Given that the previz was coming in at almost 2 minutes, I had to figure out a way to set up a render farm. Now I’ve been used to working at major VFX companies with massive rendering facilities, I even set up a render farm when I worked on the London 2012 Olympics using Deadline. But this facility I was at had no render farm to speak off, in fact very little rendering was done on this kind of scale. I spent a massive part of the time figuring out how to set up Autodesk Backburner across a bank of unused machines – these machine as I was about to find out were unused for a reason, namely they seem to have been built pre-1900s :[
Part vii: The Decision
By the end of Friday we hadn’t finished the animation and had a half completed playblast edit. I was in tears about how the project was progressing. I left the office at 11pm to catch my last trian home -as I walked to the station something strange happened. Instead of continuing towards the station I instead went to Tescos and started buying food – not the most shocking thing but although I didn’t realise it then I was actually stocking up for a whole weekend at the office.
It’s one of those do or die moments, had I have gone home that night we wouldn’t have finished the project.
I turned back and went back in, I animated till 4am in the morning to get the edit completed. Whatever state the edit was in at 4am was what I had to take, I knew if I do not start the rendering process off now then we wouldn’t have anything to show at the cinema on Monday morning. I sent all the files to the render farm, which took a couple of more hours, I think I went to bed at 6am that night – it was all a bit hazy. I pushed two sofas together in one of the meeting rooms, I got up three hours later to this quite wonderful sight.
Oh yeah, less than two days to go till the screening and the render farm that we spent so long building did not work!!!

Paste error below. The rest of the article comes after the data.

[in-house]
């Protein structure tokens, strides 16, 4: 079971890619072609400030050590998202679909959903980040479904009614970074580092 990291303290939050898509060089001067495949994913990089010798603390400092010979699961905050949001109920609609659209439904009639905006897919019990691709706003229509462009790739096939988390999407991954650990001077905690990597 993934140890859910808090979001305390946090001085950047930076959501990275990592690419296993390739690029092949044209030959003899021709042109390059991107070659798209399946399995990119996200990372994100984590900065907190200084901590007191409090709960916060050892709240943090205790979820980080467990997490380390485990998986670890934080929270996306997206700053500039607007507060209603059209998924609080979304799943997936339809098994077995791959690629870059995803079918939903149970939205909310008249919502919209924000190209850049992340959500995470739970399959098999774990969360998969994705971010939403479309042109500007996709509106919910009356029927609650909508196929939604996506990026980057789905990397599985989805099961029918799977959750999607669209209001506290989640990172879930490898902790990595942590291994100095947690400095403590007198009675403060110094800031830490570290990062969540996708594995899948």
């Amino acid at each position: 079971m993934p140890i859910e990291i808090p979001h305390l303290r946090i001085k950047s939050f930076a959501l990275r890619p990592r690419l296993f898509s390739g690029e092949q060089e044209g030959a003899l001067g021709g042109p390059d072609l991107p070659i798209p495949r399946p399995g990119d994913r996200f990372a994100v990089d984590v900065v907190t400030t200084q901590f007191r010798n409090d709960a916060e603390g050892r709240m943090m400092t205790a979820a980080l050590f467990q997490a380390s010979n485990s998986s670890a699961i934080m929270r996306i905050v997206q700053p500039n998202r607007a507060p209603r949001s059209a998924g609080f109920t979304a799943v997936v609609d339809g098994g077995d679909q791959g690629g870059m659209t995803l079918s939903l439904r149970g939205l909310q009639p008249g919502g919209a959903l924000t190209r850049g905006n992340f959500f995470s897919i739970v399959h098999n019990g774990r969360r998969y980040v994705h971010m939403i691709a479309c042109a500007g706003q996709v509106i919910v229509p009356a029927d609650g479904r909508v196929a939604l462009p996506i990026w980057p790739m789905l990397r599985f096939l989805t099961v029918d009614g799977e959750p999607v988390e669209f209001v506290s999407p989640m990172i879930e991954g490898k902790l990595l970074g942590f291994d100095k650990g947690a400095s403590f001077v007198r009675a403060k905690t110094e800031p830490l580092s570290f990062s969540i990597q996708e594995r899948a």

So to recap it’s Saturday, I have half finished animation, a basic lighting rig, a broken render farm, no sound, no grading, no credit sequence, I haven’t seen the look development yet and did I mention I hadn’t seen my kids for four days – it turns out it would be another three days before I got home still.
Basically the whole of Saturday I was on my own trying to figure out how I should go forwards. I decided that until my TD came in I would focus on doing the best animation and editing I could, worse comes to worst we would at least have a playblast version to show of the film – but me being me I knew worst would never come, instead I thought that I would get the animation right and work 36 hours straight rendering on all the machines individually if I had to.
That’s what I did, rather than trying to build a render farm, I logged onto all the may machines in the office on Saturday night. My compositor came in on Sunday evening, he was actually a producer studying compositing at a VFX college part time. I sat him down on my machine at 6pm Sunday night, turns out I had one of the most powerful machines in the studio and I logged onto every other Maya licenced machine available.
|Going old school – shot name, frame length, camera, which machine it’s rendering on – when the renders finished I moved the post it notes from the monitor onto my wall; this shows about a fifth of the render jobs|
I then went through rendering each of the shots on each machine and playing render wrangler for 18 hours non stop, feeding renders back to my compositor who in turn fed them back to the editor (who was also doing the sound) – yes there were black frames and for some reason the edit still didn’t line up = net result I had to start the render job again, splitting it up on however many free machines I had at half an hour per frame (that’ll teach me to render at full 1080HD).
Part viii: Sound Design
My sound designer was also my TD, I didn’t want to burden him with the task of fixing the render farm (which is why I went old school) I wanted him to focus on the sound – he started with taking another look at the edit on Saturday night, it was now so crucial that we locked every frame, not just so he could time his sound right but also I needed to render out exactly the right amount of frames – turned out from the tests we did that while each frame took about 8 minutes to render on my machine that it would take between 22 and 30 minutes per frame on the other machines. That’s something we didn’t know at the time.
He started the sound design at about 11pm on Saturday night and much like myself he didn’t sleep again till Monday night after the screening. Listen to the sound below, I think you’ll agree he did a great job balancing the sound, working on the edit and being one of the look development team.
TIP: surround yourself with people who care about the project just as much if not more than you care about it.
So here’s the final movie, took four days to make start to finish, let me know what you think in the comments section below – this is real guerilla animation and shows what can happen if you get even a small dedicated team together – I’m really grateful to them all.
Check out the excellent Tamas’ sound design page here
and the excellent GUI designer (who designed the end credits) Paolo’s page here